Republican presidential candidate former Pennsylvania Sen. Rick Santorum shakes hands, signs autographs, and takes photos with supporters at his prep rally Friday, March 23, 2012, at the Holiday Inn in Shreveport, La.
WASHINGTON — Rick Santorum was turning in his most impressive performance yet with conservatives and blue-collar voters as he rode to triumph Saturday in Louisiana's Republican presidential primary, capturing robust support from nearly all types of people, according to preliminary results of an exit poll.
Highlighting his strength, the former Pennsylvania senator bested Mitt Romney for the first time among those calling the economy the campaign's dominant issue. As usual so far this year, more voters named the economy as their top concern than any other problem and more than 4 in 10 of them said Santorum was their candidate — an embarrassment for Romney, the former venture capitalist who has claimed he knows best how to create jobs.
Romney retained his usual edge among voters whose most prized characteristic in a GOP candidate is finding someone who can defeat President Barack Obama this fall. But the Massachusetts governor's roughly 20 percentage point margin over Santorum on that question was one of his slimmest yet.
Overall, the results painted Louisiana as a state whose Republicans are tailor-made for Santorum, with large numbers of conservative and religiously motivated voters.
Santorum was winning the votes of nearly half of conservatives and tea party supporters. He was doing slightly better than that among those without college degrees — a measure of blue-collar voters.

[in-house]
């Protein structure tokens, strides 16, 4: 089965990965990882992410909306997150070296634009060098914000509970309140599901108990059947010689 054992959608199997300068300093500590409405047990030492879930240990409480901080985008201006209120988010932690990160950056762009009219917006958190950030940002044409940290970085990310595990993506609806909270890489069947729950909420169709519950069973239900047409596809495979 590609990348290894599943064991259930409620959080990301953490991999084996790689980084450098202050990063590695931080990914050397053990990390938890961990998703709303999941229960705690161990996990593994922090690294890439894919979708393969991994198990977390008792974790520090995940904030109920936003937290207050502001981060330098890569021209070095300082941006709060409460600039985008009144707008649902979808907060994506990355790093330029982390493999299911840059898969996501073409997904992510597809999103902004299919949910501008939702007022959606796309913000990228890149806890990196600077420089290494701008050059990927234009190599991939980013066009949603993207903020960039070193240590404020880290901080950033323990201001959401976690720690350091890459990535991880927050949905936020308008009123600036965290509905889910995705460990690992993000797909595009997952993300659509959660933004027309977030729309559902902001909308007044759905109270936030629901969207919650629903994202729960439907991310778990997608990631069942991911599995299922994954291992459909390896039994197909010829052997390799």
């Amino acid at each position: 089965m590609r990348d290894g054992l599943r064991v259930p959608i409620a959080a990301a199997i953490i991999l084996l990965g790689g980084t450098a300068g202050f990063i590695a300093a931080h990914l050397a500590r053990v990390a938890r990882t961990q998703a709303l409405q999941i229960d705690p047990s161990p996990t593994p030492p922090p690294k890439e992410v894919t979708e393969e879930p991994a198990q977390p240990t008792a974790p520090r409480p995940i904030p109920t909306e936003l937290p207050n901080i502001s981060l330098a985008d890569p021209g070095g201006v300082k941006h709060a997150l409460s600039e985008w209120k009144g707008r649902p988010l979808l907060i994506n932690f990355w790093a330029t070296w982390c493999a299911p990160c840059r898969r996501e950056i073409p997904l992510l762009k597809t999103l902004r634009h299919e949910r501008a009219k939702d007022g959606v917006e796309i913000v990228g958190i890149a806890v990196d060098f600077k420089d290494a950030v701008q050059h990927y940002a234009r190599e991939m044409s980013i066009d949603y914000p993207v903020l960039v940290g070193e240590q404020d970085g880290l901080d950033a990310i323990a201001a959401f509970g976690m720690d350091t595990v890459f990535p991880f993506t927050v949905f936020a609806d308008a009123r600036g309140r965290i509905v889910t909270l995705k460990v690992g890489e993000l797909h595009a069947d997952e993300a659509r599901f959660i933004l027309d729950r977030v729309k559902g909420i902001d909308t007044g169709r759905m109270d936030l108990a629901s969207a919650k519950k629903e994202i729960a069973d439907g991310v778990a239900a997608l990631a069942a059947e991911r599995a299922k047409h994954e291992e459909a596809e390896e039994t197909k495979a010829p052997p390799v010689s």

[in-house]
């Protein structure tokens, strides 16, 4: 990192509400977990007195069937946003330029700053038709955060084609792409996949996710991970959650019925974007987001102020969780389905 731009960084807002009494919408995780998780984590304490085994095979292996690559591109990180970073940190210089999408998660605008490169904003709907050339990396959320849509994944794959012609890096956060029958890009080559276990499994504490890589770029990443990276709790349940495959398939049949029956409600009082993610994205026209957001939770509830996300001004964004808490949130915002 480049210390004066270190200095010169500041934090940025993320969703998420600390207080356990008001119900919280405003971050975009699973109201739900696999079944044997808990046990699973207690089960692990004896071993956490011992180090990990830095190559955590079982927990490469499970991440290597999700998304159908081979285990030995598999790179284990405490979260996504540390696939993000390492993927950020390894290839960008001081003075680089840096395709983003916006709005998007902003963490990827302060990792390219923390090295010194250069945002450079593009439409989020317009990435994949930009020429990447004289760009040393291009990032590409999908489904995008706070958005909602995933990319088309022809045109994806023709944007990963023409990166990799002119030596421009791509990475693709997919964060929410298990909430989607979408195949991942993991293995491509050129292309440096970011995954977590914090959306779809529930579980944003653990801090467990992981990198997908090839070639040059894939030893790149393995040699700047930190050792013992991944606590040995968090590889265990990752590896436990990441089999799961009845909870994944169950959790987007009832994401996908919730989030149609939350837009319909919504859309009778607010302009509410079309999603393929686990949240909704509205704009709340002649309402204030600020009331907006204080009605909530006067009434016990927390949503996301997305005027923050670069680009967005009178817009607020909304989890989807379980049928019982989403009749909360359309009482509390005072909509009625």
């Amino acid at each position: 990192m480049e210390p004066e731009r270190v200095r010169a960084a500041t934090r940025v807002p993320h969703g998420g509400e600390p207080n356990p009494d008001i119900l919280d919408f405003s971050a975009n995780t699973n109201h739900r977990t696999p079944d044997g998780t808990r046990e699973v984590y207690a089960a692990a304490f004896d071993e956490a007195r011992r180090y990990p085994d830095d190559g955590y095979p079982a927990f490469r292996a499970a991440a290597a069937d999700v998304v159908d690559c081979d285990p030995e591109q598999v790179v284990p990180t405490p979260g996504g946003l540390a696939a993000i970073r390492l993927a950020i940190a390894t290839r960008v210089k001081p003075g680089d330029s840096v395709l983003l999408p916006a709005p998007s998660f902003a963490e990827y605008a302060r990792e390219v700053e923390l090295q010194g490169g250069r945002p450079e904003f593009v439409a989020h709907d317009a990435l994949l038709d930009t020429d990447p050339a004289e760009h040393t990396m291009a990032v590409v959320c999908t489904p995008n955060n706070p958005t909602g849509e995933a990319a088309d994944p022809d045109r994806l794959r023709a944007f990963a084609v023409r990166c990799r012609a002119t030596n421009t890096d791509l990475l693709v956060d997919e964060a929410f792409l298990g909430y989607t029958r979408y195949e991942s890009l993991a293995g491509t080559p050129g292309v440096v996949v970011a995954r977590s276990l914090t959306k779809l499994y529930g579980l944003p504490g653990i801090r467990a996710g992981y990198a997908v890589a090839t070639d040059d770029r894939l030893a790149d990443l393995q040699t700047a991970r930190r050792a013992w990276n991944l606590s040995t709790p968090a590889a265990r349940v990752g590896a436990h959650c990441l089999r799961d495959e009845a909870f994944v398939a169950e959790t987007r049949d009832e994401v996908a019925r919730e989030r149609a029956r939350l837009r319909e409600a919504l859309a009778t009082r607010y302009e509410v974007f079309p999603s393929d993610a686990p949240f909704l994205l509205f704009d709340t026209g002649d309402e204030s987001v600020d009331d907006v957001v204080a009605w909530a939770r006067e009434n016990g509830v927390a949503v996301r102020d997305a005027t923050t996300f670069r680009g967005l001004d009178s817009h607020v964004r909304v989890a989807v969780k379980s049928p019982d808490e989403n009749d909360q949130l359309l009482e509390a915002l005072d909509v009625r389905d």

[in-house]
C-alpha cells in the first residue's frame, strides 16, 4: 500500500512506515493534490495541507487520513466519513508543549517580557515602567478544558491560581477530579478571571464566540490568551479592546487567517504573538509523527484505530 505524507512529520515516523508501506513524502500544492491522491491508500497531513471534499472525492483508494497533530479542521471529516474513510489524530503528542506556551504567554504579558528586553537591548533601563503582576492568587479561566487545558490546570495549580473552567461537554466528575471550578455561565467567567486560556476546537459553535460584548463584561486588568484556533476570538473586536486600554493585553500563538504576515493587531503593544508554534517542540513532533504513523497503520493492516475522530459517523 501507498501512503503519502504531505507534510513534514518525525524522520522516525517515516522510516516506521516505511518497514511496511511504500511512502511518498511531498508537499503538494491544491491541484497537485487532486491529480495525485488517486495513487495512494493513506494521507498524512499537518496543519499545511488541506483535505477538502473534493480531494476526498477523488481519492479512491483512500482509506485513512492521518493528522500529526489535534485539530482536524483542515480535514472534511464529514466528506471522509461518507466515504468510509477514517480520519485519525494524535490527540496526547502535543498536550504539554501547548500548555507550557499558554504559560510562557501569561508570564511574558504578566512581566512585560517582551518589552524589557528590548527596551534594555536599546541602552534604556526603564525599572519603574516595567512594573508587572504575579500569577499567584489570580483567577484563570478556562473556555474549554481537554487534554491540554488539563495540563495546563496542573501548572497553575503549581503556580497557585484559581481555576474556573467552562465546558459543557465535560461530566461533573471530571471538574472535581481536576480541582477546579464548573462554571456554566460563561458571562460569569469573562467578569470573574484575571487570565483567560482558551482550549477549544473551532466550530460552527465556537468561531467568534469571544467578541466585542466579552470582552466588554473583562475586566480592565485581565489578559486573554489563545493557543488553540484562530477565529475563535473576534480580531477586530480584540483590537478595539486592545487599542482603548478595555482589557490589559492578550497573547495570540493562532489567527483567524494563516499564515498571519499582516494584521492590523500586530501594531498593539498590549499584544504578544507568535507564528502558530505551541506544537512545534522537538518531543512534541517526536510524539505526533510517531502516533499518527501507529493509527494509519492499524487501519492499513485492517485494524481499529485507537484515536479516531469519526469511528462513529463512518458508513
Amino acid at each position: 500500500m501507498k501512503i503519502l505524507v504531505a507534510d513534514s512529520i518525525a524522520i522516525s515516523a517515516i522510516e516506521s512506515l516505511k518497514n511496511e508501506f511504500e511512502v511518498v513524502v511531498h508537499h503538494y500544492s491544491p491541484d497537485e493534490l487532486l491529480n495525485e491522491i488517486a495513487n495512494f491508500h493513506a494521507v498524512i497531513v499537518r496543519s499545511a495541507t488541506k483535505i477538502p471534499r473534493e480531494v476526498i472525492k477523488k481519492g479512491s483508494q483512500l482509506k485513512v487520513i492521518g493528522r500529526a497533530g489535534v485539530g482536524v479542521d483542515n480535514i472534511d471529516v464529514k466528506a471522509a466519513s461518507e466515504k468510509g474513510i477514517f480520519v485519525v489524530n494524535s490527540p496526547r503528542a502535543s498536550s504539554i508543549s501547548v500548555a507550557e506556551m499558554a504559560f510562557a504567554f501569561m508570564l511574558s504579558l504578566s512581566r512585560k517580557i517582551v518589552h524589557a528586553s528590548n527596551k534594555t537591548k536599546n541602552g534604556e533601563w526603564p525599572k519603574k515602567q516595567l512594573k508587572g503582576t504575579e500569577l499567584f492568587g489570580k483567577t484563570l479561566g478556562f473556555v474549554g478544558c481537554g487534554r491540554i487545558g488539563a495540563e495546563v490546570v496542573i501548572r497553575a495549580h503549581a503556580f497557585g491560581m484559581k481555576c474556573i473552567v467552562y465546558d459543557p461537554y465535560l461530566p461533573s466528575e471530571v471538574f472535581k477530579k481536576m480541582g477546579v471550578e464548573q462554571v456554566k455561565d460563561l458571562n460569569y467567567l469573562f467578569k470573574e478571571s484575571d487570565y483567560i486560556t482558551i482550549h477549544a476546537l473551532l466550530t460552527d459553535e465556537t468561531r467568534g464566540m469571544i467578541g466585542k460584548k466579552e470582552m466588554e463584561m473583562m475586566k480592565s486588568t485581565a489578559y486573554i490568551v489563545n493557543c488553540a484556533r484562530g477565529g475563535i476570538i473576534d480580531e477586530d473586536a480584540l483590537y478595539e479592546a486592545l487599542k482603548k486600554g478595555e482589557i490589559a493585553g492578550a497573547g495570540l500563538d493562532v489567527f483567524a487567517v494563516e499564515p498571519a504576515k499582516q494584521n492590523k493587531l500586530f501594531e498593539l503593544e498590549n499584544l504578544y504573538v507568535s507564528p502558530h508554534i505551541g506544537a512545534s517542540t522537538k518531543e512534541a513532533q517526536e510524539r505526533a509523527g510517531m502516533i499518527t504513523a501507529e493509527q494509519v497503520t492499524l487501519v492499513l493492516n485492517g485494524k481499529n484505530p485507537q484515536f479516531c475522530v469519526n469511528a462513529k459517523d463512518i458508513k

The devoutly and openly religious Santorum was also showing his usual strength among white born-again and evangelical voters, and among the nearly three-quarters of Louisiana voters who said it is important that they share religious beliefs with their candidate.
In another area where he was turning in one of his best showings, more than 4 in 10 Saturday cited Santorum as the candidate who best understands the typical American, nearly doubling the number citing Romney for that quality.
Only around 1 in 5 Louisiana voters said they were influenced by a comment by a Romney aide likening his campaign's tactics to an Etch A Sketch toy, even though it was one of the week's big political stories.
Those who said the remark played an important role in their choice were leaning toward Santorum over Romney by almost a 3-1 margin. But Santorum was also leading by double digits among those saying the comment was not significant for them.
Asked whether Romney's positions in the GOP primary might make him too conservative for more moderate voters in November's general election, Romney adviser Eric Fehrnstrom had said the campaign could start over in the fall. Romney's opponents said the remark shows he shifts his views too easily.
"Everything changes. It's almost like an Etch A Sketch. You can kind of shake it up" and start all over again, Fehrnstrom said.
The few groups where Romney was leading included people earning over $200,000 a year and people saying it didn't matter if they shared religious beliefs with a presidential contender.
Around 2 in 3 Louisiana voters said they strongly support their candidate, one of the strongest measures of intensity in any state so far. But majorities also said they would be content if Romney, Santorum or former House Speaker Newt Gingrich ultimately won the nomination.
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Even as some national Republican leaders have started calling for Romney's rivals to drop out and begin uniting the party for the fall campaign, only about 1 in 4 Louisiana voters said they want the GOP contest to end quickly, even if their contender loses. Seven in 10 said they were happy for the party's internal battle to continue as long as their candidate wins.
Just over half of Louisiana voters said the economy is the issue they most care about, a bit more than the number of voters have typically said in other states.
The survey was conducted for The Associated Press and the television networks by Edison Research as voters left their polling places at 30 randomly selected sites in Louisiana. The survey involved interviews with 1,458 voters and has a margin of sampling error of plus or minus 4 percentage points.